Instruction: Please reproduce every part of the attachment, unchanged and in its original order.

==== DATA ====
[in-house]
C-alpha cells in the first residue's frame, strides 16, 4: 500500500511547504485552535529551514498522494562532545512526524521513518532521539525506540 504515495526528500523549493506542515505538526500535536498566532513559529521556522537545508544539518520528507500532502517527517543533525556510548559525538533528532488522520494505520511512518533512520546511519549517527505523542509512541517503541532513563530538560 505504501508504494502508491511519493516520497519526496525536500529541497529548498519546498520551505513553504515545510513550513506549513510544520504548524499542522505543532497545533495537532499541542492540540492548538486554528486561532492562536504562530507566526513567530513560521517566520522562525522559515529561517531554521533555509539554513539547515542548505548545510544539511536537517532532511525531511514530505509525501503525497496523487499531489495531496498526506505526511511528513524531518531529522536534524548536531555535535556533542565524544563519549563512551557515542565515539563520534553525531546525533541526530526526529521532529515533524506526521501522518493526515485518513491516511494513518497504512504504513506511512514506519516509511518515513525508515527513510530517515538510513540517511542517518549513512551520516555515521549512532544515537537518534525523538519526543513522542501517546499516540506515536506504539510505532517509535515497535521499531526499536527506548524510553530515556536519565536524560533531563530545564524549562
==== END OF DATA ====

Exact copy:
[in-house]
C-alpha cells in the first residue's frame, strides 16, 4: 500500500511547504485552535529551514498522494562532545512526524521513518532521539525506540 504515495526528500523549493506542515505538526500535536498566532513559529521556522537545508544539518520528507500532502517527517543533525556510548559525538533528532488522520494505520511512518533512520546511519549517527505523542509512541517503541532513563530538560 505504501508504494502508491511519493516520497519526496525536500529541497529548498519546498520551505513553504515545510513550513506549513510544520504548524499542522505543532497545533495537532499541542492540540492548538486554528486561532492562536504562530507566526513567530513560521517566520522562525522559515529561517531554521533555509539554513539547515542548505548545510544539511536537517532532511525531511514530505509525501503525497496523487499531489495531496498526506505526511511528513524531518531529522536534524548536531555535535556533542565524544563519549563512551557515542565515539563520534553525531546525533541526530526526529521532529515533524506526521501522518493526515485518513491516511494513518497504512504504513506511512514506519516509511518515513525508515527513510530517515538510513540517511542517518549513512551520516555515521549512532544515537537518534525523538519526543513522542501517546499516540506515536506504539510505532517509535515497535521499531526499536527506548524510553530515556536519565536524560533531563530545564524549562